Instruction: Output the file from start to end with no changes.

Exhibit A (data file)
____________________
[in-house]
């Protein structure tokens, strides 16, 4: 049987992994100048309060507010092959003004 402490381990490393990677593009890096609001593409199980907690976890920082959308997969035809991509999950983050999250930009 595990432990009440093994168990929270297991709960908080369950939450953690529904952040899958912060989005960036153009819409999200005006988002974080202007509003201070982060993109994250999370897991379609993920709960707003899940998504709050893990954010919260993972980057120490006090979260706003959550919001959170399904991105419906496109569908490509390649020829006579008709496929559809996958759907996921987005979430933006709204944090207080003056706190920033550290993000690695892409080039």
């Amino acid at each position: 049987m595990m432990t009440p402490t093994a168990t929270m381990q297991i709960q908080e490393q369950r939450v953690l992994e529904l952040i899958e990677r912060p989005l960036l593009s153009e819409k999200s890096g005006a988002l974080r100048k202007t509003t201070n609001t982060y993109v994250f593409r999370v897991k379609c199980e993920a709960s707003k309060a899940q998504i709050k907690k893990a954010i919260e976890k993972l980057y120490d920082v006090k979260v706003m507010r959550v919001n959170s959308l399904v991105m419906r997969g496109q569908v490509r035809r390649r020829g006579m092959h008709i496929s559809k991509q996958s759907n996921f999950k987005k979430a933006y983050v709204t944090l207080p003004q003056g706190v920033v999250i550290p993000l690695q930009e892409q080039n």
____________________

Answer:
[in-house]
């Protein structure tokens, strides 16, 4: 049987992994100048309060507010092959003004 402490381990490393990677593009890096609001593409199980907690976890920082959308997969035809991509999950983050999250930009 595990432990009440093994168990929270297991709960908080369950939450953690529904952040899958912060989005960036153009819409999200005006988002974080202007509003201070982060993109994250999370897991379609993920709960707003899940998504709050893990954010919260993972980057120490006090979260706003959550919001959170399904991105419906496109569908490509390649020829006579008709496929559809996958759907996921987005979430933006709204944090207080003056706190920033550290993000690695892409080039």
């Amino acid at each position: 049987m595990m432990t009440p402490t093994a168990t929270m381990q297991i709960q908080e490393q369950r939450v953690l992994e529904l952040i899958e990677r912060p989005l960036l593009s153009e819409k999200s890096g005006a988002l974080r100048k202007t509003t201070n609001t982060y993109v994250f593409r999370v897991k379609c199980e993920a709960s707003k309060a899940q998504i709050k907690k893990a954010i919260e976890k993972l980057y120490d920082v006090k979260v706003m507010r959550v919001n959170s959308l399904v991105m419906r997969g496109q569908v490509r035809r390649r020829g006579m092959h008709i496929s559809k991509q996958s759907n996921f999950k987005k979430a933006y983050v709204t944090l207080p003004q003056g706190v920033v999250i550290p993000l690695q930009e892409q080039n």